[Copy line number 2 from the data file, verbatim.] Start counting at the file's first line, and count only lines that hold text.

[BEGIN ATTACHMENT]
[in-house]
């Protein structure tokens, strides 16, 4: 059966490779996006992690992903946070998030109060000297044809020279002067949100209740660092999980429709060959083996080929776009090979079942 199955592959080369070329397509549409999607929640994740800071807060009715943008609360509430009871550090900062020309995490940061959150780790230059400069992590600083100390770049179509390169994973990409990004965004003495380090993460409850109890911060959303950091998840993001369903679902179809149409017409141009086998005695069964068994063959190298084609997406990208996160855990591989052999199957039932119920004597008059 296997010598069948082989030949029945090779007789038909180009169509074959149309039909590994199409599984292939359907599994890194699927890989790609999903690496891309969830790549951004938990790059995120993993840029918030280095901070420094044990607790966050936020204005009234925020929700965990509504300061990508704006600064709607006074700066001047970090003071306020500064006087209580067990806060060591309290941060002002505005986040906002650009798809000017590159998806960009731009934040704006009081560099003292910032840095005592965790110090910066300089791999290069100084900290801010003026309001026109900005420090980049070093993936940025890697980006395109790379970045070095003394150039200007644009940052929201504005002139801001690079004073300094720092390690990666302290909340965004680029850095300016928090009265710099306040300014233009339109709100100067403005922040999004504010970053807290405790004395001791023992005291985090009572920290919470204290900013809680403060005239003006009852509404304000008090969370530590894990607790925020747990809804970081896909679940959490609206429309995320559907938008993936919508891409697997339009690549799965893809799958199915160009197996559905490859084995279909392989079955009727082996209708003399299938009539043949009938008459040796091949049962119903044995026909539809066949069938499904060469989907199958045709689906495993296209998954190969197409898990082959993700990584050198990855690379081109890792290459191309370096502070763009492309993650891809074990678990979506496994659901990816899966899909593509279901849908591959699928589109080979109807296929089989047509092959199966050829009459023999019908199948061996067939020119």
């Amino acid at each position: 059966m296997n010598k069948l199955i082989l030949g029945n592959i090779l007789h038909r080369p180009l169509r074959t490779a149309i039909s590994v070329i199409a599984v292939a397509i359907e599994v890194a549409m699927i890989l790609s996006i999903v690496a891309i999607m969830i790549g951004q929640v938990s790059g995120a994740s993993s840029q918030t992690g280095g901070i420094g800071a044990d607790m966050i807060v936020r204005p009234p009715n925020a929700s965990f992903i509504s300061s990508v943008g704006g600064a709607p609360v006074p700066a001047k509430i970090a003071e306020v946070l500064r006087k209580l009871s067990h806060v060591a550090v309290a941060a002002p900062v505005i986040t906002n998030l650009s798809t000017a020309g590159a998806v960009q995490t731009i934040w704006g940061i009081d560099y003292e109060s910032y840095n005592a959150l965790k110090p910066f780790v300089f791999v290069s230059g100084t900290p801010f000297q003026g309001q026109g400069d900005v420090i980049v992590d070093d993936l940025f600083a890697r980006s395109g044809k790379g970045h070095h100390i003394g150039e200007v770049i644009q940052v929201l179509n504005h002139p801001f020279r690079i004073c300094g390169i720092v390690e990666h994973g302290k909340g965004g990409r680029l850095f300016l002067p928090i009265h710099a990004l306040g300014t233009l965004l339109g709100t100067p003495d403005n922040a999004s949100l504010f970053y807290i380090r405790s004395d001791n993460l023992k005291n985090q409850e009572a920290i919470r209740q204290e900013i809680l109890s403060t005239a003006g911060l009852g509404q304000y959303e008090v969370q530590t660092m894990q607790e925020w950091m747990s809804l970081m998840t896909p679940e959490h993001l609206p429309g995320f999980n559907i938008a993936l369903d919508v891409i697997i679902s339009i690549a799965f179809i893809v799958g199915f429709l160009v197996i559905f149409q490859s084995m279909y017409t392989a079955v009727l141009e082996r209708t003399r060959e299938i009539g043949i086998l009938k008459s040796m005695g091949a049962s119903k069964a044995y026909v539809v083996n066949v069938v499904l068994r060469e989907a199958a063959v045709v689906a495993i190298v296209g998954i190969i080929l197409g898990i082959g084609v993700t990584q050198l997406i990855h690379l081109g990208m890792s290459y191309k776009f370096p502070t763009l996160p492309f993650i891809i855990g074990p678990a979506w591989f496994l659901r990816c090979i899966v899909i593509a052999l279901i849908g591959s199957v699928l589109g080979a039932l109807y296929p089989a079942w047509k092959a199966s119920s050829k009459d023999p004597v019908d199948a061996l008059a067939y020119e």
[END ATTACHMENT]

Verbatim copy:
């Protein structure tokens, strides 16, 4: 059966490779996006992690992903946070998030109060000297044809020279002067949100209740660092999980429709060959083996080929776009090979079942 199955592959080369070329397509549409999607929640994740800071807060009715943008609360509430009871550090900062020309995490940061959150780790230059400069992590600083100390770049179509390169994973990409990004965004003495380090993460409850109890911060959303950091998840993001369903679902179809149409017409141009086998005695069964068994063959190298084609997406990208996160855990591989052999199957039932119920004597008059 296997010598069948082989030949029945090779007789038909180009169509074959149309039909590994199409599984292939359907599994890194699927890989790609999903690496891309969830790549951004938990790059995120993993840029918030280095901070420094044990607790966050936020204005009234925020929700965990509504300061990508704006600064709607006074700066001047970090003071306020500064006087209580067990806060060591309290941060002002505005986040906002650009798809000017590159998806960009731009934040704006009081560099003292910032840095005592965790110090910066300089791999290069100084900290801010003026309001026109900005420090980049070093993936940025890697980006395109790379970045070095003394150039200007644009940052929201504005002139801001690079004073300094720092390690990666302290909340965004680029850095300016928090009265710099306040300014233009339109709100100067403005922040999004504010970053807290405790004395001791023992005291985090009572920290919470204290900013809680403060005239003006009852509404304000008090969370530590894990607790925020747990809804970081896909679940959490609206429309995320559907938008993936919508891409697997339009690549799965893809799958199915160009197996559905490859084995279909392989079955009727082996209708003399299938009539043949009938008459040796091949049962119903044995026909539809066949069938499904060469989907199958045709689906495993296209998954190969197409898990082959993700990584050198990855690379081109890792290459191309370096502070763009492309993650891809074990678990979506496994659901990816899966899909593509279901849908591959699928589109080979109807296929089989047509092959199966050829009459023999019908199948061996067939020119």